253346 Evaluating the effects of statewide smoking regulations on smoking behaviors among participants in the Survey of The Health of Wisconsin (SHOW)

Tuesday, November 1, 2011: 9:35 AM

Alexis Guzmán, BA , Department of Population Health Sciences, University of Wisconsin School of Medicine and Public Health, Middleton, WI
F. Javier Nieto, MD, MPH, PhD , Department of Population Health Sciences, University of Wisconsin, Madison, WI
Kristen Malecki, PhD , Department of Population Health Sciences, University of Wisconsin Madison, Madison, WI
Matt Walsh, PhD, MPH , Department of Population Health Sciences, University of Wisconsin, Madison, WI
Stevens Smith, PhD , Center for Tobacco Research and Intervention, University of Wisconsin, Madison, WI
Background and Aims: On July 5, 2010 Wisconsin Act 12 went into effect, banning smoking in public places and places of employment across Wisconsin. Studies have shown that such laws reduce exposure to secondhand smoke, but there is limited evidence about the impact of such laws on exposure to smoke outside of the home and on household smoking policies. The goal of this study was to evaluate the effects of smoke-free legislation among participants in the Survey of the Health of Wisconsin (SHOW). Methods: A smoking history and demographic information was gathered from 1,341 SHOW participants from 2008-2010. This information allowed evaluation of the effects of Wisconsin Act 12 on smoking behaviors by comparing the behaviors of those surveyed before and after July 5, 2010. Results: The proportion of survey participants that reported exposure to smoke outside the home decreased from 55% to 32% after the statewide ban (p-value <0.0001). A similar reduction was observed for exposure to smoke at home (13% to 7%;p-value=0.002). Smoke-free legislation in Wisconsin also increased the percentage of participants with strict no-smoking policies in their households from 74% to 80% (p-value = .04). These results varied by age, income, and education with those who were older, wealthier, and more educated generally having larger improvements. Conclusion: Smoke-free legislation appears to reduce secondhand smoke exposure and to increase no-smoking policies in households. Further research should be conducted to see if these effects are maintained.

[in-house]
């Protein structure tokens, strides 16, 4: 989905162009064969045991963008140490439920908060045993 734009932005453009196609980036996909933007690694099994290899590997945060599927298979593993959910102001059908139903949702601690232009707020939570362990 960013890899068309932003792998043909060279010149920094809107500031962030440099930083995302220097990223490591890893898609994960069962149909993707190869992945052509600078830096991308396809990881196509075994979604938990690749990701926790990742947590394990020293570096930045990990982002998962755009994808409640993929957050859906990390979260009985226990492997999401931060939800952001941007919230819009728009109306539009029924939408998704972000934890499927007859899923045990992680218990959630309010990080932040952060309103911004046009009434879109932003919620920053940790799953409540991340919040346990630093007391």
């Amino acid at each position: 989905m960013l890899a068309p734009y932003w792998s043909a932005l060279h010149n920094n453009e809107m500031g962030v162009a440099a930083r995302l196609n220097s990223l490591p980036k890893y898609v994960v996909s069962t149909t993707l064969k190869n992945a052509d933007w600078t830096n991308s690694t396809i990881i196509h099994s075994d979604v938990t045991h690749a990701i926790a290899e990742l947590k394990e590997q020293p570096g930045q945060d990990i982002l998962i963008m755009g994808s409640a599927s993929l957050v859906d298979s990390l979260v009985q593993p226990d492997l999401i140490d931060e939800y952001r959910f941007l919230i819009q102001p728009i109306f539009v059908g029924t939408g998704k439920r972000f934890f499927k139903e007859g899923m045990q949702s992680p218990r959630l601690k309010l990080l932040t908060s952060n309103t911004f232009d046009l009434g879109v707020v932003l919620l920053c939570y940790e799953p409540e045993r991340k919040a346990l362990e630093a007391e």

Learning Areas:
Public health or related laws, regulations, standards, or guidelines
Public health or related public policy
Public health or related research

Learning Objectives:
Describe the effects of statewide smoke-free legislation on reducing secondhand smoke exposure and on changing smoking behaviors.

Keywords: Tobacco Legislation, Tobacco Control

Presenting author's disclosure statement:

Qualified on the content I am responsible for because: I researched the topic, performed all data analysis, and wrote the abstract.
Any relevant financial relationships? No

I agree to comply with the American Public Health Association Conflict of Interest and Commercial Support Guidelines, and to disclose to the participants any off-label or experimental uses of a commercial product or service discussed in my presentation.